‘Medicaid is the elephant in the room’

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Legislator says expansion of program fiscally irresponsible

Rob Steinburg

Rob Steinburg

CHOWAN COUNTY Editor’s note: The following begins a multipart series, pertaining to an interview with state House Rep. Bob Steinburg, a Republican from Chowan County. The two-hour interview was recently conducted at Steinburg’s home in Edenton. The first segment deals with the expansion of Medicaid.

When Rep. Steinburg entered the legislature in 2012, he — like all newly elected legislators — felt that the Medicaid question was such a complex issue that it would take a vertical learning curve in order to ingest the various facts and details, which would lead to a meaningful solution.

Medicaid has always been treated like a patchwork / catch-as-catch can plan, instead of a long-term vision on how to proceed and achieve positive results.

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In this context, Rep Steinburg related one of the great pitfalls that the legislators encountered as they sought to balance the competing concerns between the various programs under consideration at the time.

In 2012, our state legislators thought they would be able to provide a pay raise of 2 percent to teachers and state employees who had worked for five years without any increase in pay, except for a minor upward adjustment in 2011.

The legislators were feeling pretty good in May 2013. Gov. McCrory had just been elected and the legislators were working on a budget for the next two years that was expected to have a $500 million surplus upon which to provide this raise. Everyone had great expectations that they were finally going to be able to achieve this goal!

The legislators had worked hard to create the reserves that would be necessary. In the preceding years, there had been no rainy day fund in addition to the merit pay issue being considered. Then, suddenly, it was reported that the state finances had gone from a $500 million surplus to a $480 million deficit due to cost overruns in the Medicaid program. The legislators had no choice but to rescind the proposed pay increases. Everyone felt terrible, especially the employees and teachers, something that Rep. Steinburg never forgot.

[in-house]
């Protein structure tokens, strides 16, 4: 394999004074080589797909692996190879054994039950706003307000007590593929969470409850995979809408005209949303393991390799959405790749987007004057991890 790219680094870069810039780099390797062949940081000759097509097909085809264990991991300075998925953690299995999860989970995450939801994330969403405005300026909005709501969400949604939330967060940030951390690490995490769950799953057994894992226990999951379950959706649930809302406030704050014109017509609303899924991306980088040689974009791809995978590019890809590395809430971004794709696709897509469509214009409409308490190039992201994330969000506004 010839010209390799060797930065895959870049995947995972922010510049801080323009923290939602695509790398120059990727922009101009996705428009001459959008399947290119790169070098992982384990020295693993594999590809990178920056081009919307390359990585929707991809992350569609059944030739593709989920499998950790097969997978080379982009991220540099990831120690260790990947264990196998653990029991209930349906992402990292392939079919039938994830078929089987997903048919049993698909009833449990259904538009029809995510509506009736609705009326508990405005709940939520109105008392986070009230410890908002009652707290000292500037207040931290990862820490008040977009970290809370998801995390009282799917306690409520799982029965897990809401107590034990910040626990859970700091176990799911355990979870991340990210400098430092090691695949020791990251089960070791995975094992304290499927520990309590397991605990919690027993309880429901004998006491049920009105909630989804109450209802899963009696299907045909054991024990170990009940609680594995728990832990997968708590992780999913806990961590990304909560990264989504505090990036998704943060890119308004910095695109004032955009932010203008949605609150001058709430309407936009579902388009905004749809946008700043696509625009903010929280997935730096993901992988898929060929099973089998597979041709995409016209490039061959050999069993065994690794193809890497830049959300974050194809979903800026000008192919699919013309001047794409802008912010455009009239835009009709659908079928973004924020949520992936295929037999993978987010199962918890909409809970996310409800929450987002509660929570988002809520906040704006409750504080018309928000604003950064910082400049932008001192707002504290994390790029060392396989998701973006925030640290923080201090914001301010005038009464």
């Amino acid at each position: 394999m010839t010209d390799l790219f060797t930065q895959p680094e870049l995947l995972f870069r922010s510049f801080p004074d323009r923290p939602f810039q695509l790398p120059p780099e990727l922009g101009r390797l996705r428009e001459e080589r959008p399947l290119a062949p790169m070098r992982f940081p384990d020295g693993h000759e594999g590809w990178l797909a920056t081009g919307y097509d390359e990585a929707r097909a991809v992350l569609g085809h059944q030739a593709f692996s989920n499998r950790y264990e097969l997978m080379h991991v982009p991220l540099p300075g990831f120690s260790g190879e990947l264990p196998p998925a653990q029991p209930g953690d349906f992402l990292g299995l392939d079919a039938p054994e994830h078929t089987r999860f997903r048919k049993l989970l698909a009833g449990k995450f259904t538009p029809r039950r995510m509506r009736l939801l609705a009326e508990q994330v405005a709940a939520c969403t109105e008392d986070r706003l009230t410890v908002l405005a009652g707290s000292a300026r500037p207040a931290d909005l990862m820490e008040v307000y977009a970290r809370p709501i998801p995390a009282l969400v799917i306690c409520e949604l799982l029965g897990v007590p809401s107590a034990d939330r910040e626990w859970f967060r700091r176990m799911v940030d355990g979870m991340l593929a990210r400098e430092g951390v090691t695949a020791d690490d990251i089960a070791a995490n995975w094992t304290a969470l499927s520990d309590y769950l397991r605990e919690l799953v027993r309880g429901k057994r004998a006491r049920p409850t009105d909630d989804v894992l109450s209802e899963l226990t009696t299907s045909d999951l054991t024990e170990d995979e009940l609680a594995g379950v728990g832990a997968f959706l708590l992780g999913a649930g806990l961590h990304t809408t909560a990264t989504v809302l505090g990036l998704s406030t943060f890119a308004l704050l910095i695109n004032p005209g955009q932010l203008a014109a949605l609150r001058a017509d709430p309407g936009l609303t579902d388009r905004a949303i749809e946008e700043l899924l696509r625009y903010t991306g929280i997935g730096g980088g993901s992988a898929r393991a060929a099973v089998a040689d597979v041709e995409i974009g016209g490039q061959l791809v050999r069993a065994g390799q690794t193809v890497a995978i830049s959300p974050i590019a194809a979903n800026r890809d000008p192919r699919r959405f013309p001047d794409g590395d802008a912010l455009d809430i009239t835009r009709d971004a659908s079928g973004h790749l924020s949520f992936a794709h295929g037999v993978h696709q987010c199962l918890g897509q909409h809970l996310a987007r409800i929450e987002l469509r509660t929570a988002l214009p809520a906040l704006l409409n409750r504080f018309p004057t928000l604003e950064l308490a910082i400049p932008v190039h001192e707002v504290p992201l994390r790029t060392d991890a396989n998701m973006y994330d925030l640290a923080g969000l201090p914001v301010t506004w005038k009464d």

Medicaid overruns had been an ongoing problem for six to eight years prior to the 2012 elections, which gave Republicans control of state government. They all knew that overruns were to be expected due to the history of the program through numerous budget cycles.

As Rep. Steinburg said, “Medicaid is the elephant in the room.”

Now, new pressures to expand the Medicaid program have been discussed. The program is leaking and the legislature is trying to find out where the problems are and how to plug the holes.

This year, reserves have been set aside specifically for Medicaid cost overruns, estimated at $120 million. The expected shortfall is projected to be less than $100 million, which puts our state in a better position than ever before and moving in the right direction.

There has been criticism of the legislature because other states have accepted the expansion of the Medicaid program with funds from the federal government. The federal government has stated its plan to cover the Medicaid program 100 percent until 2016, then pay approximately 90 percent after that, leaving the remaining 10 percent to be paid by the states.

As Rep. Steinburg stated, there is no free money. The Federal Government has no money that it first does not take from taxpaying citizens, or borrow from other nations that adds to the National debt — which currently stands at $18 trillion and counting. Many people have claimed that other states have expanded their Medicaid programs, so why should North Carolina not do the same thing?

In response, Rep. Steinburg relates the old comparison that your parents gave you under the similar circumstances: If the parents of a friend decide to let their child jump off the bridge, should your parents allow you to do the same thing?

Rep. Steinburg believes his job is to be fiscally responsible. Many people have stated that Medicaid represents economic development, which is badly needed in this area as well as being a job creator. But, if the economic cost is greater than what our state can afford, it would be fiscally irresponsible for Steinburg to support this program — without raising taxes — and that will not happen!

The highest duty of his job, as he sees it, is to be a good fiduciary/ guardian of the taxpayer’s money, which is a responsibility that he takes very seriously.

Reporters Comment: Recent media reports suggest that Gov. McCrory is reconsidering the expansion of the Medicaid program. He will need to convince the legislators that the state is in the position to afford this expenditure.

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